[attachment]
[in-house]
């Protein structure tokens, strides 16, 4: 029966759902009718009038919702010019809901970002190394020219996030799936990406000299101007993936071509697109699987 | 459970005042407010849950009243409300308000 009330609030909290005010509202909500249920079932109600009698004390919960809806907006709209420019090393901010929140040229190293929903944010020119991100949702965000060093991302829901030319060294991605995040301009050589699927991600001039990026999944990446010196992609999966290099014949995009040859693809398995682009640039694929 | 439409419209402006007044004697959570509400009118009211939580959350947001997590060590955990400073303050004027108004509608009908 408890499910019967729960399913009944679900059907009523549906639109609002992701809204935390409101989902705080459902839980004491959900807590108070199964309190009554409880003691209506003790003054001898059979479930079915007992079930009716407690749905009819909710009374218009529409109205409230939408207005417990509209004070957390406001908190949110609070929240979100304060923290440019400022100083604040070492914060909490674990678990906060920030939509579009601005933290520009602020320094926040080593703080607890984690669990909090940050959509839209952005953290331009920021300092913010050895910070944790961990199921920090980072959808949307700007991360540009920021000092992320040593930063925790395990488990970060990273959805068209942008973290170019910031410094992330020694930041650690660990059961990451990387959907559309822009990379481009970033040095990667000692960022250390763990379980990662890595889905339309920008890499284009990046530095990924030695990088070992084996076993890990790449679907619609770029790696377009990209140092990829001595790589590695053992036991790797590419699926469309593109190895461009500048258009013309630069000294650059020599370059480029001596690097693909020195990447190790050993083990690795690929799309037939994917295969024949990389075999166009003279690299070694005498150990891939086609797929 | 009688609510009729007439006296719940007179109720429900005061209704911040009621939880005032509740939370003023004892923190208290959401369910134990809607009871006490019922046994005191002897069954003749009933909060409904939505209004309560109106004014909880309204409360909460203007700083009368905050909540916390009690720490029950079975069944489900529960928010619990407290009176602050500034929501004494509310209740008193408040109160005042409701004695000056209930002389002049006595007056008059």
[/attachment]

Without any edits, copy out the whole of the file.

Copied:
[in-house]
């Protein structure tokens, strides 16, 4: 029966759902009718009038919702010019809901970002190394020219996030799936990406000299101007993936071509697109699987 | 459970005042407010849950009243409300308000 009330609030909290005010509202909500249920079932109600009698004390919960809806907006709209420019090393901010929140040229190293929903944010020119991100949702965000060093991302829901030319060294991605995040301009050589699927991600001039990026999944990446010196992609999966290099014949995009040859693809398995682009640039694929 | 439409419209402006007044004697959570509400009118009211939580959350947001997590060590955990400073303050004027108004509608009908 408890499910019967729960399913009944679900059907009523549906639109609002992701809204935390409101989902705080459902839980004491959900807590108070199964309190009554409880003691209506003790003054001898059979479930079915007992079930009716407690749905009819909710009374218009529409109205409230939408207005417990509209004070957390406001908190949110609070929240979100304060923290440019400022100083604040070492914060909490674990678990906060920030939509579009601005933290520009602020320094926040080593703080607890984690669990909090940050959509839209952005953290331009920021300092913010050895910070944790961990199921920090980072959808949307700007991360540009920021000092992320040593930063925790395990488990970060990273959805068209942008973290170019910031410094992330020694930041650690660990059961990451990387959907559309822009990379481009970033040095990667000692960022250390763990379980990662890595889905339309920008890499284009990046530095990924030695990088070992084996076993890990790449679907619609770029790696377009990209140092990829001595790589590695053992036991790797590419699926469309593109190895461009500048258009013309630069000294650059020599370059480029001596690097693909020195990447190790050993083990690795690929799309037939994917295969024949990389075999166009003279690299070694005498150990891939086609797929 | 009688609510009729007439006296719940007179109720429900005061209704911040009621939880005032509740939370003023004892923190208290959401369910134990809607009871006490019922046994005191002897069954003749009933909060409904939505209004309560109106004014909880309204409360909460203007700083009368905050909540916390009690720490029950079975069944489900529960928010619990407290009176602050500034929501004494509310209740008193408040109160005042409701004695000056209930002389002049006595007056008059």